JHS Pedals has taken the boutique effects pedal industry by storm in recent years. In this interview, Six String Soul sits down with its founder, Josh Scott, to discuss how JHS pedals got its start, some of their collaborations and a review of some of their popular pedals, including some very unique utility pedals.
Subscribe to the SSS guitar blog before 12/25/2015 to enter a random drawing for a chance to win a NEW JHS Twin Twelve. The Twin Twelve, from JHS Pedals, is modeled after the 1963 Silvertone 1484 guitar amplifier…a 60 watt cult-classic celebrated by artists such as Jeff Beck and Jack White. It’s the first of of its kind to model this legendary amplifier.
You say that you grew up being not really that interested in music, but one day you heard Pearl Jam with your brother and the light bulb went off in your head. All these years later, how important is that moment in relation to your pedal designs and experience as a boutique pedal builder?
It is responsible for helping me appreciate music and sounds. I remember feeling whatever it was in me that is now common, that joy in music, that pleasure from a melody or a sound. Yeah, I may have heard something later but I didn’t, I heard Ten and it made me fall in love with sounds.
With all those year spent fixing broken pedals and tinkering with circuitry in the 2000s, what has it taught you about guitar gear, using it for musical expression and what advice would you give to guitarists who are continuously experimenting with tones to achieve new inspiration?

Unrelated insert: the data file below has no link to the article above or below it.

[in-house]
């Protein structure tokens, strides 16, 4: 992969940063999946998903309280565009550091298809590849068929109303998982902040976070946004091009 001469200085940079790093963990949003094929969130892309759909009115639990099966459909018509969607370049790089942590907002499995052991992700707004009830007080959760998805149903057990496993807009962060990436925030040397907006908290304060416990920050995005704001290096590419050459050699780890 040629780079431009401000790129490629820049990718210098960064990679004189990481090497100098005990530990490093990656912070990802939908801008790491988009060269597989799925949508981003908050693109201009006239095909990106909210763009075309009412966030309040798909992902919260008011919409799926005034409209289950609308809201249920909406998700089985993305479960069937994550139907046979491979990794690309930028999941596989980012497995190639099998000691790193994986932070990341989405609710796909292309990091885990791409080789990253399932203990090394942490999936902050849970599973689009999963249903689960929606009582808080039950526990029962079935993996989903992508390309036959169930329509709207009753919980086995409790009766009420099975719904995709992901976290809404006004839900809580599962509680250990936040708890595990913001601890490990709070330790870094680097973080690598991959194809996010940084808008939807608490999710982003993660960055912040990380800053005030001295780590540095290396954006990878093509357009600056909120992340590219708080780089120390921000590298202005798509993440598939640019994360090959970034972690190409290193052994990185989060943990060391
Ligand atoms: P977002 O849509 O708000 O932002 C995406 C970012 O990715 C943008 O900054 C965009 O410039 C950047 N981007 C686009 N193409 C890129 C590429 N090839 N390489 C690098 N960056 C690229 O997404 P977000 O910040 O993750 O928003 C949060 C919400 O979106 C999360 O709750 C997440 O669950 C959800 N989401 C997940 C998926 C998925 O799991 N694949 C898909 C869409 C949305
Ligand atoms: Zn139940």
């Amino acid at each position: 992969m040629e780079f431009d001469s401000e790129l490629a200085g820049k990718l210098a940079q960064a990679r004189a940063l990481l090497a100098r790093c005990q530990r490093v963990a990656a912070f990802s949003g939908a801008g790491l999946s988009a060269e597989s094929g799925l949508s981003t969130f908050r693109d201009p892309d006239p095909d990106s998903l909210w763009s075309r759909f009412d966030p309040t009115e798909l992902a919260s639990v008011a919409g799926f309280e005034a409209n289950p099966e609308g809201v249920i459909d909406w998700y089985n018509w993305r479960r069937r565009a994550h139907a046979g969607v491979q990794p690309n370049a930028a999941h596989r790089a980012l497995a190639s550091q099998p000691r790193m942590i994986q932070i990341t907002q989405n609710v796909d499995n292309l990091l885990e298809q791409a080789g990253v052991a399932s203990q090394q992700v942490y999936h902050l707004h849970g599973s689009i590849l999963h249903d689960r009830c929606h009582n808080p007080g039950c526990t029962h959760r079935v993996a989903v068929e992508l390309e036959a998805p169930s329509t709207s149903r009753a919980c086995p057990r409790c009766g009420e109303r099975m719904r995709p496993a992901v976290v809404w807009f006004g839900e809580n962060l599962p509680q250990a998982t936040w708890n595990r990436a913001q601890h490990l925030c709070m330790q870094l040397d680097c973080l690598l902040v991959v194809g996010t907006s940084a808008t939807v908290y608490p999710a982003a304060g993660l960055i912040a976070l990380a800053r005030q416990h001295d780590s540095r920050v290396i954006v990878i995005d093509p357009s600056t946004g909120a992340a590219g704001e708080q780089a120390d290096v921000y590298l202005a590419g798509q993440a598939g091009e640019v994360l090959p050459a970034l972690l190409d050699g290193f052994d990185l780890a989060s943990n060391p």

First off, I still tinker. I just tinker with more knowledge. Designing a circuit is no different than writing a song, you reach for something and you can only reach out of what you know. There are accidental chords discovered and accidental elements of a design that you can stumble onto, but it has to come from fighting for it. I would tell guitarists out there who need inspiration to start looking in places that they never look. Don’t be afraid to use the “uncool” thing or learn the style you said that you hate so many times. It’s healthy.
Tell us about the foundation of JHS pedals, specifically the All American, Morning Glory and Pulp ‘n Peel. Starting off with overdrive/distortion and compressor designs is not uncommon, but what led you to target the Rat, Bluesbreaker and Orange Squeezer designs?
When I started back in the day, I was a guitar player, not an engineer. I knew what I knew and that was what I had used as a player. Those were three of my favorite pedals and I asked the question, “How can they be better?” I don’t think anyone on earth starts the profession they have knowing everything they need to know. Most don’t even know what they need to know. That was me.
I started with building blocks that I liked as a player and did it for myself. Over the years, I have learned more than I ever thought I would need to know. Now I can have an idea and sometimes see the circuits, fragments and tools I need to get there. The designs are more complex and the ideas seem to be bigger, but those easy building block designs are still fun, and they are what people usually want as well. Imagine the pedal world with no Tube Screamer!?
Break down some of your other favorite pedal designs that you’ve made, and what types of music or tones they would be good for as guitarists are investigating your line of effects and choosing which one(s) would be best for them.